or an Obsessive Perfectionist?
Yeah am talking about Eric Johnson.
Just have a look at his interview:
Originally Posted by website“The main changes to my live rig over the past few years are that I’m back to using more powerful amps, I’m doing some additional signal processing after the sound from the amps hits the mics, and I’m using some different guitars,” details Johnson. “In addition to my ’57 maple-neck Strat and my ’61 rosewood-neck Strat, I’m bringing my new Signature Stratocaster, and a Gibson Custom Shop Les Paul that’s modeled after a ’59. My pedalboard routing system still has two passive, double-pole A/B boxes. The first box dictates if I’m going to the lead or rhythm signal chain, and the second box selects either a clean or dirty rhythm sound.
“The clean signal goes to a stock T.C. Electronic Stereo Chorus Flanger, which runs to the Vibrato channel 1 inputs on a pair of ’66 blackface Fender Twin Reverbs loaded with eight JBL D120F speakers. [Note: the left Twin’s settings are Bright On, Volume 3, Treble 5, Middle 8, Bass 8.5, Reverb 4, Speed 6, Intensity 4. The right Twin’s settings are Bright On, Volume 3, Treble 4, Middle 8, Bass 7, Reverb 4, Speed 0, Intensity 0].
“The dirty rhythm goes to a stock, late-’60s Dallas-Arbiter Fuzz Face, from which I remove the bottom screw because it messes with the rig’s polarity and produces a clacky sound when I pick. The dirty rhythm amp is channel 1 of a ’68 50-watt Marshall Tremolo head modified with 6L6 power tubes for a more Fender–style high end. [Settings are Speed 0, Intensity 0, Presence 8, Bass 1, Mid 6, Treble 3, Volume I 8, Volume II 7.] I place the head on a chair behind the cabinets simply for aesthetic purposes. I’m looking for a 100-watt Marshall to use in bigger rooms. A Monster Cable connects the head to the angled-top Marshall 4x12, which is loaded with 30-watt G12H Celestions.
“The lead chain goes from a stock, late-’60s Italian-made Vox CryBaby to a stock ’80s BK Butler Tube Driver loaded with a Yugoslavian 12AX7. I set the Tube Driver up on a block because, for some reason, it sounds better set apart from the rest of the pedalboard. The signal then flows to channels 1 and 2 of a ’69 100-watt Marshall Super Lead. [Settings: Polarity Switch Up, Presence 0, Bass 5, Middle 3, Treble 0, Volume I 9, Volume II 10]. A Monster Cable connects the head to the straight-bottom Marshall 4x12, which is loaded with 25-watt Celestion Greenbacks.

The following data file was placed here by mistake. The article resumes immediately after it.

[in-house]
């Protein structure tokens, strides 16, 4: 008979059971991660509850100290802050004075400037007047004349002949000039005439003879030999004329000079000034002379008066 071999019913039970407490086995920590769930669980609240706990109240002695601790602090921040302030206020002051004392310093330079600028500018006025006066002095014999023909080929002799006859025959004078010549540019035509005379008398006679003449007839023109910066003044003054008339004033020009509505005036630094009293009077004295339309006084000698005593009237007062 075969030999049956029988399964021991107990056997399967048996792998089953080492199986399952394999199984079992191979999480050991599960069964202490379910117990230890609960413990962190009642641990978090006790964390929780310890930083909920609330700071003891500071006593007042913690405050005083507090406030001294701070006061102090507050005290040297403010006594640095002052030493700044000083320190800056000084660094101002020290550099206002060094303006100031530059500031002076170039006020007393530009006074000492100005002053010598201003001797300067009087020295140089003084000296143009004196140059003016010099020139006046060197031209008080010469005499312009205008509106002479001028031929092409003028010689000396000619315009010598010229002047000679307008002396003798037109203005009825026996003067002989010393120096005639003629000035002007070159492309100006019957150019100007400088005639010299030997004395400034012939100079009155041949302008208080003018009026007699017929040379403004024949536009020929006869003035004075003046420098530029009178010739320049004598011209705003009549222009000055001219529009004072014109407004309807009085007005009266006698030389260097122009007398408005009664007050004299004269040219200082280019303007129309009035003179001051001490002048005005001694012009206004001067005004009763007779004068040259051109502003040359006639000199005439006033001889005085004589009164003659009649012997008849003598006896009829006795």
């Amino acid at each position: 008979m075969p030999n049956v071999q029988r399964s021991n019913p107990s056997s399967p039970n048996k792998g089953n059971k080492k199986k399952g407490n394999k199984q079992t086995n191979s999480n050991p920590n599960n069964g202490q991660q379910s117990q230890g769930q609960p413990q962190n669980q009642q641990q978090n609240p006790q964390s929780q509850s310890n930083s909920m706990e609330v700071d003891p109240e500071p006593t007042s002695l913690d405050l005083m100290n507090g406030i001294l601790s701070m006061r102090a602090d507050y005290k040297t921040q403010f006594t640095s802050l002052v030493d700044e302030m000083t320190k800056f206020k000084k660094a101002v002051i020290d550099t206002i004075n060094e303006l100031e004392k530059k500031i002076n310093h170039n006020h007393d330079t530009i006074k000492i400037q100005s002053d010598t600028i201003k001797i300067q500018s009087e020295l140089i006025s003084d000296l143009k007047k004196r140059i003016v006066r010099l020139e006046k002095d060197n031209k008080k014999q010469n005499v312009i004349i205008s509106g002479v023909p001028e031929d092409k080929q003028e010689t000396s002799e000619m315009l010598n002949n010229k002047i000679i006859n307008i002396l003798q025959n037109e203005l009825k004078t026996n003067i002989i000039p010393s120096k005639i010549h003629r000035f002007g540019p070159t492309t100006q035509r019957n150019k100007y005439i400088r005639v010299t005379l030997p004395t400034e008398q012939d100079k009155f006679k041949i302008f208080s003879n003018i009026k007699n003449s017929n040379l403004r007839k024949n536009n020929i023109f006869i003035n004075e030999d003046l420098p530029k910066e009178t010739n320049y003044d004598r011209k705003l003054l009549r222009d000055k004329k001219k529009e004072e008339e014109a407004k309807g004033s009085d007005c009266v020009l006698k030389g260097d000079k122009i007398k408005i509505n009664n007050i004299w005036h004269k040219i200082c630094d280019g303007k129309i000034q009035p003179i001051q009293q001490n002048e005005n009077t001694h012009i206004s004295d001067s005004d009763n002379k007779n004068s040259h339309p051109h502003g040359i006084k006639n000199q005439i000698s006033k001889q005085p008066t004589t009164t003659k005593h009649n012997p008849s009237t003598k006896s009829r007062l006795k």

“I plug into the same positions on the power strips every time, because once you get the polarity right, the tone is more consistent. [Note: No part of Johnson’s rig is grounded, because the vintage amps and Waber power strips don’t have AC ground pins. Johnson also feels that ground pins attract “dirty” power. Therefore, he has carefully arranged the polarity flow of each piece in order to prevent hum or shock.] I figure out which position has the best tone with the least amount of buzz, and I mark it. I also use separate power strips for each thing, which makes the sound more pure, although I’m not sure why. The dirty rhythm head plugs into the main power strip that goes to the wall. The lead head plugs into another strip that feeds off the main one. The Fenders’ power strip feeds off the lead one, and the pedalboard’s power strip feeds off the Fenders’ power strip. If I plug everything into one power strip, the distortion sounds hashy.
“The guitar cords are all Bill Lawrence and George L’s cable, because I think the solderless ends provide a purer tone. The chrome cables seem to have better treble than the brass ones, so I like chrome for rhythm and brass for lead.
“I want to emphasize the treble of the dirty rhythm cabinet, so I place the mic up near the grille, angled slightly away from the speaker cone. For the lead cabinet, I back the mic off the grille a bit more, and I angle it off-axis towards the speaker’s bottom quadrant, which produces more of a violin-tone quality. For the Twins, I place the mic right up on the grille, facing near the speaker’s center at a slight angle. It seems the mics pick up a better tone when there’s a slight deflection. In the studio, I use either vintage Shure SM57s or AKG C414s, but live I’ll just go with whatever 57s are around. It’s the new me!
“To keep my tone pure while allowing me to experiment, a lot of signal processing is now done from my personal stage rack. The miked signals from the four amps run through an Allen & Heath Mix Wizard mixer that passes the dry signals to the house mixer, and also to a series of processors in my rack—an MXR Flanger/Doubler, a Lexicon MPX500 [Twin 1 delay], an Electro-Harmonix Deluxe Memory Man [Twin 2 delay], a Line 6 Echo Pro Studio Modeler [dirty rhythm echo], a Korg DRV3000 [lead echo], and a T.C. Electronic 2290 Digital Delay—each set to a 100 percent wet mix. Every processor is routed to a specific mixer input, and I can control the amount of wet signal via each channel’s fader, or I can bypass the processor completely with custom-made on/off pedals. The stereo wet signal is routed to the house, and also to a pair of JBL EON10 G2 powered monitors, which I place just to my right side. In addition to keeping my root tone pure, putting most of the processing ‘post-mic’ ensures that neither the house mixer nor the audience get too much wet signal. Everybody’s happy!”